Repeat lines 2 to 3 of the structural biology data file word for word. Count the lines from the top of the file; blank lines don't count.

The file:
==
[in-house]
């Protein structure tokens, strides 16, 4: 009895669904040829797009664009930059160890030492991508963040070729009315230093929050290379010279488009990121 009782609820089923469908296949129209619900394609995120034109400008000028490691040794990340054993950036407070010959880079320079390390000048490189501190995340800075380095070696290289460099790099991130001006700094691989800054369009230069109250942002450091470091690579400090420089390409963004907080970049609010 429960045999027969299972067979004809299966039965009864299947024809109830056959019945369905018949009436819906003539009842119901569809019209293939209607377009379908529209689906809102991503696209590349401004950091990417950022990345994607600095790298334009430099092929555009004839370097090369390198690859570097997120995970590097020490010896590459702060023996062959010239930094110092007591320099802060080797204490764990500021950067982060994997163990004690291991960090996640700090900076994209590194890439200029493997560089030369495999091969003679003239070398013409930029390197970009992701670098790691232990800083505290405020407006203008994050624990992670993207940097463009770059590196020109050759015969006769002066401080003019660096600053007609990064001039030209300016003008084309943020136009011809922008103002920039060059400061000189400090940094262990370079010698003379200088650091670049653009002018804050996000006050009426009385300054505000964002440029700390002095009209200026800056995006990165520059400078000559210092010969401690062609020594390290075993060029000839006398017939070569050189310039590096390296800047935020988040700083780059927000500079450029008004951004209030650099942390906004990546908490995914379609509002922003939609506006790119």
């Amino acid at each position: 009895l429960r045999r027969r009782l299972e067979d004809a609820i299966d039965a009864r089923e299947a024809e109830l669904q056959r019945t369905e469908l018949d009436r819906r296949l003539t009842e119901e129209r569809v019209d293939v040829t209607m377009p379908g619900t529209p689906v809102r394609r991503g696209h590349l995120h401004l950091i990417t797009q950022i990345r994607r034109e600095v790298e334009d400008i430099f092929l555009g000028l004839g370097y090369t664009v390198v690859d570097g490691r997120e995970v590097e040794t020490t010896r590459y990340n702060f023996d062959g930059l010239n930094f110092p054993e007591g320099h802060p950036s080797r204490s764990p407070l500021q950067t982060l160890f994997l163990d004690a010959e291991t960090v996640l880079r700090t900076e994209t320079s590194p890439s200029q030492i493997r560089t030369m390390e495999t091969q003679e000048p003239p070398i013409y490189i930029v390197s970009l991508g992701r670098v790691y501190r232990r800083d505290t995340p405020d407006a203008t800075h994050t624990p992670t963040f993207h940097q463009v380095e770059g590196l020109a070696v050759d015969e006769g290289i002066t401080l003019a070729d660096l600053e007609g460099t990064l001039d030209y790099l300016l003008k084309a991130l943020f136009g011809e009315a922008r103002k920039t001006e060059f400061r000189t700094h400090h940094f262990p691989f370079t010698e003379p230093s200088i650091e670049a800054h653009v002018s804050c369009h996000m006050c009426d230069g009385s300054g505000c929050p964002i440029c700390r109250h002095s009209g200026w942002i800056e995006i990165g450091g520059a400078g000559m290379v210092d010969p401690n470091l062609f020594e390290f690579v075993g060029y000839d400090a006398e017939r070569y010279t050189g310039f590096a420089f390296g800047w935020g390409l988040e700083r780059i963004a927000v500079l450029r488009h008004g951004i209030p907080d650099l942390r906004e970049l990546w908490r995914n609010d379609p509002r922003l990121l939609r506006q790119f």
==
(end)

């Protein structure tokens, strides 16, 4: 009895669904040829797009664009930059160890030492991508963040070729009315230093929050290379010279488009990121 009782609820089923469908296949129209619900394609995120034109400008000028490691040794990340054993950036407070010959880079320079390390000048490189501190995340800075380095070696290289460099790099991130001006700094691989800054369009230069109250942002450091470091690579400090420089390409963004907080970049609010 429960045999027969299972067979004809299966039965009864299947024809109830056959019945369905018949009436819906003539009842119901569809019209293939209607377009379908529209689906809102991503696209590349401004950091990417950022990345994607600095790298334009430099092929555009004839370097090369390198690859570097997120995970590097020490010896590459702060023996062959010239930094110092007591320099802060080797204490764990500021950067982060994997163990004690291991960090996640700090900076994209590194890439200029493997560089030369495999091969003679003239070398013409930029390197970009992701670098790691232990800083505290405020407006203008994050624990992670993207940097463009770059590196020109050759015969006769002066401080003019660096600053007609990064001039030209300016003008084309943020136009011809922008103002920039060059400061000189400090940094262990370079010698003379200088650091670049653009002018804050996000006050009426009385300054505000964002440029700390002095009209200026800056995006990165520059400078000559210092010969401690062609020594390290075993060029000839006398017939070569050189310039590096390296800047935020988040700083780059927000500079450029008004951004209030650099942390906004990546908490995914379609509002922003939609506006790119």
């Amino acid at each position: 009895l429960r045999r027969r009782l299972e067979d004809a609820i299966d039965a009864r089923e299947a024809e109830l669904q056959r019945t369905e469908l018949d009436r819906r296949l003539t009842e119901e129209r569809v019209d293939v040829t209607m377009p379908g619900t529209p689906v809102r394609r991503g696209h590349l995120h401004l950091i990417t797009q950022i990345r994607r034109e600095v790298e334009d400008i430099f092929l555009g000028l004839g370097y090369t664009v390198v690859d570097g490691r997120e995970v590097e040794t020490t010896r590459y990340n702060f023996d062959g930059l010239n930094f110092p054993e007591g320099h802060p950036s080797r204490s764990p407070l500021q950067t982060l160890f994997l163990d004690a010959e291991t960090v996640l880079r700090t900076e994209t320079s590194p890439s200029q030492i493997r560089t030369m390390e495999t091969q003679e000048p003239p070398i013409y490189i930029v390197s970009l991508g992701r670098v790691y501190r232990r800083d505290t995340p405020d407006a203008t800075h994050t624990p992670t963040f993207h940097q463009v380095e770059g590196l020109a070696v050759d015969e006769g290289i002066t401080l003019a070729d660096l600053e007609g460099t990064l001039d030209y790099l300016l003008k084309a991130l943020f136009g011809e009315a922008r103002k920039t001006e060059f400061r000189t700094h400090h940094f262990p691989f370079t010698e003379p230093s200088i650091e670049a800054h653009v002018s804050c369009h996000m006050c009426d230069g009385s300054g505000c929050p964002i440029c700390r109250h002095s009209g200026w942002i800056e995006i990165g450091g520059a400078g000559m290379v210092d010969p401690n470091l062609f020594e390290f690579v075993g060029y000839d400090a006398e017939r070569y010279t050189g310039f590096a420089f390296g800047w935020g390409l988040e700083r780059i963004a927000v500079l450029r488009h008004g951004i209030p907080d650099l942390r906004e970049l990546w908490r995914n609010d379609p509002r922003l990121l939609r506006q790119f």